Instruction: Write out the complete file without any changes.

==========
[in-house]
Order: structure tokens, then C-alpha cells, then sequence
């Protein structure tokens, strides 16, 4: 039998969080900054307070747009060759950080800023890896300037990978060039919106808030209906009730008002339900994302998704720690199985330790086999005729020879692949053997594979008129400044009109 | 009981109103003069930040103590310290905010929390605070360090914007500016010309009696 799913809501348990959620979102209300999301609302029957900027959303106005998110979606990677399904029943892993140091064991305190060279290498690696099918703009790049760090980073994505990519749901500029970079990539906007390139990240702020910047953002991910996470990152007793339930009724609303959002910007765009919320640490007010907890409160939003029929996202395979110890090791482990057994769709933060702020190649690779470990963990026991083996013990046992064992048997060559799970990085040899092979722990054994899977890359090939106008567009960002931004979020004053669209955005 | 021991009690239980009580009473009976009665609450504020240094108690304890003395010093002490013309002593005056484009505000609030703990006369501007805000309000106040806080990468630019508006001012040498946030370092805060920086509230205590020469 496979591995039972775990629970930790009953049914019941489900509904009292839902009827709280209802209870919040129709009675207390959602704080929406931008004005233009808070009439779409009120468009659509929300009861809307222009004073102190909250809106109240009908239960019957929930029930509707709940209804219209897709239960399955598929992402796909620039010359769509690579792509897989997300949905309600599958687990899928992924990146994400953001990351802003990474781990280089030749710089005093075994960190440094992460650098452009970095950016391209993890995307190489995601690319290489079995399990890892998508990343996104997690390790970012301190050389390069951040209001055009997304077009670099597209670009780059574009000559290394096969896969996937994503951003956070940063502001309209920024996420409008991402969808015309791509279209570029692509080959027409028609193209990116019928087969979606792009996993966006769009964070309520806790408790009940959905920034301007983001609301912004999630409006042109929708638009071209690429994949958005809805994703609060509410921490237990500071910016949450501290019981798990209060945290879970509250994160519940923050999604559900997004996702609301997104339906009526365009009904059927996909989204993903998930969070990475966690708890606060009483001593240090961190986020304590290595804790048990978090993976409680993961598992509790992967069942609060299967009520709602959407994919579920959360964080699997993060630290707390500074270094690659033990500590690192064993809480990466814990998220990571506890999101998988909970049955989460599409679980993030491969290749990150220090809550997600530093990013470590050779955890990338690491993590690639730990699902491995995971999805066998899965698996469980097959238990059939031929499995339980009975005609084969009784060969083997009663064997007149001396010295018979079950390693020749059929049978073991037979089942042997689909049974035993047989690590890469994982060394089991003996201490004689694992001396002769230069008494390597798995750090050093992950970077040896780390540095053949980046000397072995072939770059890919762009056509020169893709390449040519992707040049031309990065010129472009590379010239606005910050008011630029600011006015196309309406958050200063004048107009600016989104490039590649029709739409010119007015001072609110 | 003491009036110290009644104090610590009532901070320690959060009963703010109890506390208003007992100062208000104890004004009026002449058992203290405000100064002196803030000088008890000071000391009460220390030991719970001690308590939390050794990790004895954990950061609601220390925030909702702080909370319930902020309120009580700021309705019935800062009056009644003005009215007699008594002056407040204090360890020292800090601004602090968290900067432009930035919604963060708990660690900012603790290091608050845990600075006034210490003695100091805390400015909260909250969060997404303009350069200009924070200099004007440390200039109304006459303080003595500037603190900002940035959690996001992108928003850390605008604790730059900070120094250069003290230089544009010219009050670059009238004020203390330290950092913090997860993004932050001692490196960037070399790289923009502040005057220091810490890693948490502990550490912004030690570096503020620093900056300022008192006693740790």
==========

[in-house]
Order: structure tokens, then C-alpha cells, then sequence
């Protein structure tokens, strides 16, 4: 039998969080900054307070747009060759950080800023890896300037990978060039919106808030209906009730008002339900994302998704720690199985330790086999005729020879692949053997594979008129400044009109 | 009981109103003069930040103590310290905010929390605070360090914007500016010309009696 799913809501348990959620979102209300999301609302029957900027959303106005998110979606990677399904029943892993140091064991305190060279290498690696099918703009790049760090980073994505990519749901500029970079990539906007390139990240702020910047953002991910996470990152007793339930009724609303959002910007765009919320640490007010907890409160939003029929996202395979110890090791482990057994769709933060702020190649690779470990963990026991083996013990046992064992048997060559799970990085040899092979722990054994899977890359090939106008567009960002931004979020004053669209955005 | 021991009690239980009580009473009976009665609450504020240094108690304890003395010093002490013309002593005056484009505000609030703990006369501007805000309000106040806080990468630019508006001012040498946030370092805060920086509230205590020469 496979591995039972775990629970930790009953049914019941489900509904009292839902009827709280209802209870919040129709009675207390959602704080929406931008004005233009808070009439779409009120468009659509929300009861809307222009004073102190909250809106109240009908239960019957929930029930509707709940209804219209897709239960399955598929992402796909620039010359769509690579792509897989997300949905309600599958687990899928992924990146994400953001990351802003990474781990280089030749710089005093075994960190440094992460650098452009970095950016391209993890995307190489995601690319290489079995399990890892998508990343996104997690390790970012301190050389390069951040209001055009997304077009670099597209670009780059574009000559290394096969896969996937994503951003956070940063502001309209920024996420409008991402969808015309791509279209570029692509080959027409028609193209990116019928087969979606792009996993966006769009964070309520806790408790009940959905920034301007983001609301912004999630409006042109929708638009071209690429994949958005809805994703609060509410921490237990500071910016949450501290019981798990209060945290879970509250994160519940923050999604559900997004996702609301997104339906009526365009009904059927996909989204993903998930969070990475966690708890606060009483001593240090961190986020304590290595804790048990978090993976409680993961598992509790992967069942609060299967009520709602959407994919579920959360964080699997993060630290707390500074270094690659033990500590690192064993809480990466814990998220990571506890999101998988909970049955989460599409679980993030491969290749990150220090809550997600530093990013470590050779955890990338690491993590690639730990699902491995995971999805066998899965698996469980097959238990059939031929499995339980009975005609084969009784060969083997009663064997007149001396010295018979079950390693020749059929049978073991037979089942042997689909049974035993047989690590890469994982060394089991003996201490004689694992001396002769230069008494390597798995750090050093992950970077040896780390540095053949980046000397072995072939770059890919762009056509020169893709390449040519992707040049031309990065010129472009590379010239606005910050008011630029600011006015196309309406958050200063004048107009600016989104490039590649029709739409010119007015001072609110 | 003491009036110290009644104090610590009532901070320690959060009963703010109890506390208003007992100062208000104890004004009026002449058992203290405000100064002196803030000088008890000071000391009460220390030991719970001690308590939390050794990790004895954990950061609601220390925030909702702080909370319930902020309120009580700021309705019935800062009056009644003005009215007699008594002056407040204090360890020292800090601004602090968290900067432009930035919604963060708990660690900012603790290091608050845990600075006034210490003695100091805390400015909260909250969060997404303009350069200009924070200099004007440390200039109304006459303080003595500037603190900002940035959690996001992108928003850390605008604790730059900070120094250069003290230089544009010219009050670059009238004020203390330290950092913090997860993004932050001692490196960037070399790289923009502040005057220091810490890693948490502990550490912004030690570096503020620093900056300022008192006693740790």